Thursday, May 28, 2009

Old-School Sitcoms Find Fans Among A Younger Set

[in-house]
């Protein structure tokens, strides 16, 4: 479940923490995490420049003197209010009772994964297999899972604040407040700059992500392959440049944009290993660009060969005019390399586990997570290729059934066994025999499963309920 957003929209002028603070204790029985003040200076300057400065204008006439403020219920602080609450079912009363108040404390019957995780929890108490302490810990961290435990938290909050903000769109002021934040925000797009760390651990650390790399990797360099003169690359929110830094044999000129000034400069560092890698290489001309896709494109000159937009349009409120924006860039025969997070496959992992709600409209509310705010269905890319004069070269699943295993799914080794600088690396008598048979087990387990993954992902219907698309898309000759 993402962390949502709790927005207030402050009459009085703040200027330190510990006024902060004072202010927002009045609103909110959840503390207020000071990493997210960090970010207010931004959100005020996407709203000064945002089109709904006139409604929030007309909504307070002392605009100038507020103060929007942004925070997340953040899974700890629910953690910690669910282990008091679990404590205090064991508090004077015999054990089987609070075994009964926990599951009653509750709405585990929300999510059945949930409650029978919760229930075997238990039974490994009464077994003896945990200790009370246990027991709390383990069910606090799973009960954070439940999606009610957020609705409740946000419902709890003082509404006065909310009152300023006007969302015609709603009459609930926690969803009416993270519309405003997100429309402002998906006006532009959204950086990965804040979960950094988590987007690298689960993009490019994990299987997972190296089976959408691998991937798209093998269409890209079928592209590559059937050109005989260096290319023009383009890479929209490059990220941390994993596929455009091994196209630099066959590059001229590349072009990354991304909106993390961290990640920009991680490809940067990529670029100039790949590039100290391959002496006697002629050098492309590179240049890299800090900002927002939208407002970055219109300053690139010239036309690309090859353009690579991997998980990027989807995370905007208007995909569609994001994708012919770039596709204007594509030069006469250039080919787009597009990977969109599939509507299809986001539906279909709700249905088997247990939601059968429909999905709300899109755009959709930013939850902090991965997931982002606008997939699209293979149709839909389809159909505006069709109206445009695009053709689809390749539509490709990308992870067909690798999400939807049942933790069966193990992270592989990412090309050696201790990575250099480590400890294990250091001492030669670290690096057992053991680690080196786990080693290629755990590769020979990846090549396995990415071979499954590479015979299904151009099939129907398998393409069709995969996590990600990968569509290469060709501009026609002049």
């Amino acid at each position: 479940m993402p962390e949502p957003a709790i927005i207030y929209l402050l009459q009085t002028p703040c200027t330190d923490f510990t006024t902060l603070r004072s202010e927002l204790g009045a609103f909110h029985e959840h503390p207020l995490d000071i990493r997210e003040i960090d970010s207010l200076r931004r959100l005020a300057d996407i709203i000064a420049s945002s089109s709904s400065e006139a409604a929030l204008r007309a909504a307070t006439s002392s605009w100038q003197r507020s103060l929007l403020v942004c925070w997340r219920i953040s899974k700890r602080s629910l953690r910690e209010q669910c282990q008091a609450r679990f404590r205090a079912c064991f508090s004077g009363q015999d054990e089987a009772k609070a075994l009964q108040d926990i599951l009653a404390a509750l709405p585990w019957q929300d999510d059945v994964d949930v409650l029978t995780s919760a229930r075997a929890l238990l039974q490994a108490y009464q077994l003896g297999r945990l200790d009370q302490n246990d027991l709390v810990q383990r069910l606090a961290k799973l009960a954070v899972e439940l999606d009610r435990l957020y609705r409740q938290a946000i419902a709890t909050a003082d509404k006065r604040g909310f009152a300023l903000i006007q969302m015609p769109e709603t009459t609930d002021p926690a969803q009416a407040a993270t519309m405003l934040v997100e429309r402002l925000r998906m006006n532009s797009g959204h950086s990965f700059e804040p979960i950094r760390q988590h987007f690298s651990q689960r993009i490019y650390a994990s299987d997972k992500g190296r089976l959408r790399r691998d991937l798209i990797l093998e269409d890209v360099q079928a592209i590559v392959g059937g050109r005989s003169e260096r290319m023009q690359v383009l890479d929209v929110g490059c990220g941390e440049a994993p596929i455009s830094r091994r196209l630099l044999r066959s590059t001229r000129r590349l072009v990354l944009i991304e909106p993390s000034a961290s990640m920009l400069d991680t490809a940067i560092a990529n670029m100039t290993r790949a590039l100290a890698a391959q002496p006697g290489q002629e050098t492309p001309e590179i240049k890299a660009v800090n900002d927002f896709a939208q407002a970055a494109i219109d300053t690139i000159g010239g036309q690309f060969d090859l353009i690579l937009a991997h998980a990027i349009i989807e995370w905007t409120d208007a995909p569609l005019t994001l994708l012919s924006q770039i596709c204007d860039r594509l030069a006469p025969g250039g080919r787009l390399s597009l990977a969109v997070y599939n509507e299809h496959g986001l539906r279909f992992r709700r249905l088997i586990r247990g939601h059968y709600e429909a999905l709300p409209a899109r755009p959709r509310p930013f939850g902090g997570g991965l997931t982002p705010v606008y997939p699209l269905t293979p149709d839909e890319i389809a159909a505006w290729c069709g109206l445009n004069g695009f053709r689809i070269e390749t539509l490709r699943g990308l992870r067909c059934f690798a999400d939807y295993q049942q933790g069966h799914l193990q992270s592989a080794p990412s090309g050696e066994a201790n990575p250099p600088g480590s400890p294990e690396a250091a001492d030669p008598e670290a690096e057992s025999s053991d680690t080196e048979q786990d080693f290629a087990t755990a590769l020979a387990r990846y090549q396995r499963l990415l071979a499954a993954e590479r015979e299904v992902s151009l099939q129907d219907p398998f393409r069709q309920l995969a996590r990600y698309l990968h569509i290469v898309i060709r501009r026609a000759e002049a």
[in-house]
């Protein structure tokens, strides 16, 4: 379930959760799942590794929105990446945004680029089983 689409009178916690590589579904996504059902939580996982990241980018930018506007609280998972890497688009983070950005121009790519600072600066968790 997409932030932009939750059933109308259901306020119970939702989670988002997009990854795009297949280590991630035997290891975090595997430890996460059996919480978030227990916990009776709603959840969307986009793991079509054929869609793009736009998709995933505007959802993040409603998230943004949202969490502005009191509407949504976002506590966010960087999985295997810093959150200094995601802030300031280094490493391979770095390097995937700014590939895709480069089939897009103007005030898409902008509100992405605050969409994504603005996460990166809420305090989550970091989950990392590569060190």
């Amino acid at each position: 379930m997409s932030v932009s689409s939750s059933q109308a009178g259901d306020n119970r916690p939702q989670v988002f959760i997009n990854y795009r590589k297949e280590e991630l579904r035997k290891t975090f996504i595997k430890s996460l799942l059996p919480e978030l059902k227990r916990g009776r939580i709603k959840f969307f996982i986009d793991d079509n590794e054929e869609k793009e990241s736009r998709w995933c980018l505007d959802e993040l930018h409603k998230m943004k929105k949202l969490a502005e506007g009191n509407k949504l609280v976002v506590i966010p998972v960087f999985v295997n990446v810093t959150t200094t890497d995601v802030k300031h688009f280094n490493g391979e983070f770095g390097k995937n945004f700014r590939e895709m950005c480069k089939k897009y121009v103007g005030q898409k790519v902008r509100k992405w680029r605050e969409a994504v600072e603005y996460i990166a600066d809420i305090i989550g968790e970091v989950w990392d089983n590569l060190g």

by Nate DiMeo All Things Considered, May 28, 2009 · The days when each of the broadcast networks programmed multiple nights of old-school multi-camera sitcoms are long gone. But we're still living in the golden age of the sitcom — if you turn on Nickelodeon or its mortal enemy, The Disney Channel. That's what plenty of kids do when they want to watch Drake and Josh, the Jonas Brothers, Zoey 101, Hannah Montana or iCarly. "With people all the way from 17 to 2 ... iCarly often is the No. 1 show, not just on cable but all of television," says Nickelodeon's Dan Schneider. Over at The Disney Channel, programming executive Andy Bonnet says he knows why sitcoms for kids are so popular at a time when adults don't seem as interested in laugh tracks. The success of Seinfeld and Friends in the 1990s bred too many pale imitations. Adults burned out on schlubby husbands with improbably hot wives and wacky neighbors. "There was a generation of adults that just saw a lot of bad sitcoms," Bonnet explains. "The beauty of kids is they weren't part of that audience, so they come in with open eyes and embrace the format." The Disney Channel has embraced the format with outrageous success. Shows like Hannah Montana and The Suite Life of Zack and Cody have helped build the network — and have fueled the Disney juggernaut by launching its current generation of movie and pop stars, such as Miley Cyrus and The Jonas Brothers. "I don't think of myself as a guy who writes for kids, I really don't," says Nickelodeon's Dan Schneider. "I try really hard to write a good, solid sitcom." The writing staffs of 'tween sitcoms are often stacked with veterans from the heyday of the network sitcom — people who wrote for Roseanne, The Facts of Life and The Jeffersons. Schneider himself has been in sitcoms most of his life. He started out as an actor on one, years ago. He played one of the nerds of the '80s high school show Head of the Class. He says the people at Nickelodeon go out each time trying to write something that can stand alongside a Taxi or Bewitched, even if his audience has no idea what those shows are. "Kids today don't know the classics," he laments. "They don't even know The Brady Bunch anymore." Still, he says, that doesn't give writers license to slip an old Laverne and Shirley bit into a script just because the kids won't know any better. Disney's Bonnet and Nickelodeon's Schneider agree that there's a lot of satisfaction in making sitcoms for kids. They loved classics like Taxi, Cheers and Diff'rent Strokes. In fact they still love those shows — and they hope their shows will have a long life for their audience now in their 'tweens. "I can enjoy watching an episode of The Brady Bunch even though I'm a 41-year-old man," Bonnet admits. "I hope adults will look back fondly at episodes of Hannah Montana because those shows meant so much to them growing up." Schneider says he's happy to be in the only corner of the TV business where he can still have the kind of impact classic network sitcoms once had. In past decades, everyone could stand around a water cooler talking about last night's M*A*S*H finale. Now, he says, it's good to know that someday his audience will be crowding around a keg in college, reminiscing about that one iCarly episode that made them laugh so hard.

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